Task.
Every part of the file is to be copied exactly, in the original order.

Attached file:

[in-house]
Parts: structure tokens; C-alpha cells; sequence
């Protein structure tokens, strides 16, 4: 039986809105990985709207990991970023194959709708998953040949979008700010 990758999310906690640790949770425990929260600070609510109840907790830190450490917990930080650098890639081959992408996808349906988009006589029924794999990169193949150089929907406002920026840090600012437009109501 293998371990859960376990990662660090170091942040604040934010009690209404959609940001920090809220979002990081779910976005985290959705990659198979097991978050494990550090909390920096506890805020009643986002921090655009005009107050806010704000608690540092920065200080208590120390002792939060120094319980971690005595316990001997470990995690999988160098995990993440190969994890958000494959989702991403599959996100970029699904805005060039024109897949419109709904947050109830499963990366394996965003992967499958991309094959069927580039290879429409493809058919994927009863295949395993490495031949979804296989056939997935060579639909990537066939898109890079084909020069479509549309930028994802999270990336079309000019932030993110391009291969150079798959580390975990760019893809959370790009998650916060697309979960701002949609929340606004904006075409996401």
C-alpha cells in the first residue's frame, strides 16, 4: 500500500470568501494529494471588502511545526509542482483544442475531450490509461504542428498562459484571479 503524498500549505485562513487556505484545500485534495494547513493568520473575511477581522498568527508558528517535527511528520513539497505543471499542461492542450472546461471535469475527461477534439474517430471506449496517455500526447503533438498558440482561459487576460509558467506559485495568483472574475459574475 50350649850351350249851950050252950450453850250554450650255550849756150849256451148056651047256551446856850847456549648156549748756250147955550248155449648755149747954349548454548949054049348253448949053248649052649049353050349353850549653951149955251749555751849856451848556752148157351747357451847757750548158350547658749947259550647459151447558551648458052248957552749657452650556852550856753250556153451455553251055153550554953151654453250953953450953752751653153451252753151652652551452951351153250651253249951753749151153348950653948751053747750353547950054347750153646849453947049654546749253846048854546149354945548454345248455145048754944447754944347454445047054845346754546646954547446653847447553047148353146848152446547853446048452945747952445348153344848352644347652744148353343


[in-house]
Parts: structure tokens; C-alpha cells; sequence
């Protein structure tokens, strides 16, 4: 039986809105990985709207990991970023194959709708998953040949979008700010 990758999310906690640790949770425990929260600070609510109840907790830190450490917990930080650098890639081959992408996808349906988009006589029924794999990169193949150089929907406002920026840090600012437009109501 293998371990859960376990990662660090170091942040604040934010009690209404959609940001920090809220979002990081779910976005985290959705990659198979097991978050494990550090909390920096506890805020009643986002921090655009005009107050806010704000608690540092920065200080208590120390002792939060120094319980971690005595316990001997470990995690999988160098995990993440190969994890958000494959989702991403599959996100970029699904805005060039024109897949419109709904947050109830499963990366394996965003992967499958991309094959069927580039290879429409493809058919994927009863295949395993490495031949979804296989056939997935060579639909990537066939898109890079084909020069479509549309930028994802999270990336079309000019932030993110391009291969150079798959580390975990760019893809959370790009998650916060697309979960701002949609929340606004904006075409996401």
C-alpha cells in the first residue's frame, strides 16, 4: 500500500470568501494529494471588502511545526509542482483544442475531450490509461504542428498562459484571479 503524498500549505485562513487556505484545500485534495494547513493568520473575511477581522498568527508558528517535527511528520513539497505543471499542461492542450472546461471535469475527461477534439474517430471506449496517455500526447503533438498558440482561459487576460509558467506559485495568483472574475459574475 50350649850351350249851950050252950450453850250554450650255550849756150849256451148056651047256551446856850847456549648156549748756250147955550248155449648755149747954349548454548949054049348253448949053248649052649049353050349353850549653951149955251749555751849856451848556752148157351747357451847757750548158350547658749947259550647459151447558551648458052248957552749657452650556852550856753250556153451455553251055153550554953151654453250953953450953752751653153451252753151652652551452951351153250651253249951753749151153348950653948751053747750353547950054347750153646849453947049654546749253846048854546149354945548454345248455145048754944447754944347454445047054845346754546646954547446653847447553047148353146848152446547853446048452945747952445348153344848352644347652744148353343